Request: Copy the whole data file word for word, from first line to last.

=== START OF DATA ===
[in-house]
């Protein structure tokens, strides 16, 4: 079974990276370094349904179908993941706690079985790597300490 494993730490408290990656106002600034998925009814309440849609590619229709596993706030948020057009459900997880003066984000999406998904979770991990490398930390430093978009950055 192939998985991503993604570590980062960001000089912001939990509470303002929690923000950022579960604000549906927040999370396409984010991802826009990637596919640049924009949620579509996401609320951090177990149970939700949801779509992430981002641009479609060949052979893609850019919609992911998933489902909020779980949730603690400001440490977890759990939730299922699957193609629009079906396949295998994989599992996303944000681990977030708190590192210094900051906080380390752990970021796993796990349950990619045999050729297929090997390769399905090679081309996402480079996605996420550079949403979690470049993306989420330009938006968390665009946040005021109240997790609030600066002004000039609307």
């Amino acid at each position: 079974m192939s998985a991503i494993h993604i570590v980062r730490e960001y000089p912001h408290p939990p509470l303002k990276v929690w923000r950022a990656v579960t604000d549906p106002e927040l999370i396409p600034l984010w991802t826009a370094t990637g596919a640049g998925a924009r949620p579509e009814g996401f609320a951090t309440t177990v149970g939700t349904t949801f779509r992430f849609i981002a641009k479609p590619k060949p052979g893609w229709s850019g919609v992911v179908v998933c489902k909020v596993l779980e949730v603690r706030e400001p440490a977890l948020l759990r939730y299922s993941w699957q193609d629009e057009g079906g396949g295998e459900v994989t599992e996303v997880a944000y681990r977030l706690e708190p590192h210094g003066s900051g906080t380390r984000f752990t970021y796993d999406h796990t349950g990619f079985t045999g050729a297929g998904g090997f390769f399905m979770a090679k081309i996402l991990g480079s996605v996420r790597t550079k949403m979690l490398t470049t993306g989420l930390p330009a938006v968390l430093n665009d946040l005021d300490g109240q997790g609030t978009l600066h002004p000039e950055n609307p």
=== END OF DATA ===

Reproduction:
[in-house]
């Protein structure tokens, strides 16, 4: 079974990276370094349904179908993941706690079985790597300490 494993730490408290990656106002600034998925009814309440849609590619229709596993706030948020057009459900997880003066984000999406998904979770991990490398930390430093978009950055 192939998985991503993604570590980062960001000089912001939990509470303002929690923000950022579960604000549906927040999370396409984010991802826009990637596919640049924009949620579509996401609320951090177990149970939700949801779509992430981002641009479609060949052979893609850019919609992911998933489902909020779980949730603690400001440490977890759990939730299922699957193609629009079906396949295998994989599992996303944000681990977030708190590192210094900051906080380390752990970021796993796990349950990619045999050729297929090997390769399905090679081309996402480079996605996420550079949403979690470049993306989420330009938006968390665009946040005021109240997790609030600066002004000039609307």
């Amino acid at each position: 079974m192939s998985a991503i494993h993604i570590v980062r730490e960001y000089p912001h408290p939990p509470l303002k990276v929690w923000r950022a990656v579960t604000d549906p106002e927040l999370i396409p600034l984010w991802t826009a370094t990637g596919a640049g998925a924009r949620p579509e009814g996401f609320a951090t309440t177990v149970g939700t349904t949801f779509r992430f849609i981002a641009k479609p590619k060949p052979g893609w229709s850019g919609v992911v179908v998933c489902k909020v596993l779980e949730v603690r706030e400001p440490a977890l948020l759990r939730y299922s993941w699957q193609d629009e057009g079906g396949g295998e459900v994989t599992e996303v997880a944000y681990r977030l706690e708190p590192h210094g003066s900051g906080t380390r984000f752990t970021y796993d999406h796990t349950g990619f079985t045999g050729a297929g998904g090997f390769f399905m979770a090679k081309i996402l991990g480079s996605v996420r790597t550079k949403m979690l490398t470049t993306g989420l930390p330009a938006v968390l430093n665009d946040l005021d300490g109240q997790g609030t978009l600066h002004p000039e950055n609307p």